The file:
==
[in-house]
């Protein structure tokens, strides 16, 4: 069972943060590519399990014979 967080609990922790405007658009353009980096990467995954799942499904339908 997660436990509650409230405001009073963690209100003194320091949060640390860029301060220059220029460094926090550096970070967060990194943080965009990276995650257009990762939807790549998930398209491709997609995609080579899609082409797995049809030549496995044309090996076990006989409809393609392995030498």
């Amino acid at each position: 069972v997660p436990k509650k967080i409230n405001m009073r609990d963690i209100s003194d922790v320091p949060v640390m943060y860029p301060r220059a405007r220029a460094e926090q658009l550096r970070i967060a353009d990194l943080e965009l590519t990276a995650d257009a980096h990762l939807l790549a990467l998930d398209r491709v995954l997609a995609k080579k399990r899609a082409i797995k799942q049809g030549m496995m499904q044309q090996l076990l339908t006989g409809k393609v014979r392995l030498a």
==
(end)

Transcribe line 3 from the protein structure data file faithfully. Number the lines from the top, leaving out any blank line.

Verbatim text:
């Amino acid at each position: 069972v997660p436990k509650k967080i409230n405001m009073r609990d963690i209100s003194d922790v320091p949060v640390m943060y860029p301060r220059a405007r220029a460094e926090q658009l550096r970070i967060a353009d990194l943080e965009l590519t990276a995650d257009a980096h990762l939807l790549a990467l998930d398209r491709v995954l997609a995609k080579k399990r899609a082409i797995k799942q049809g030549m496995m499904q044309q090996l076990l339908t006989g409809k393609v014979r392995l030498a």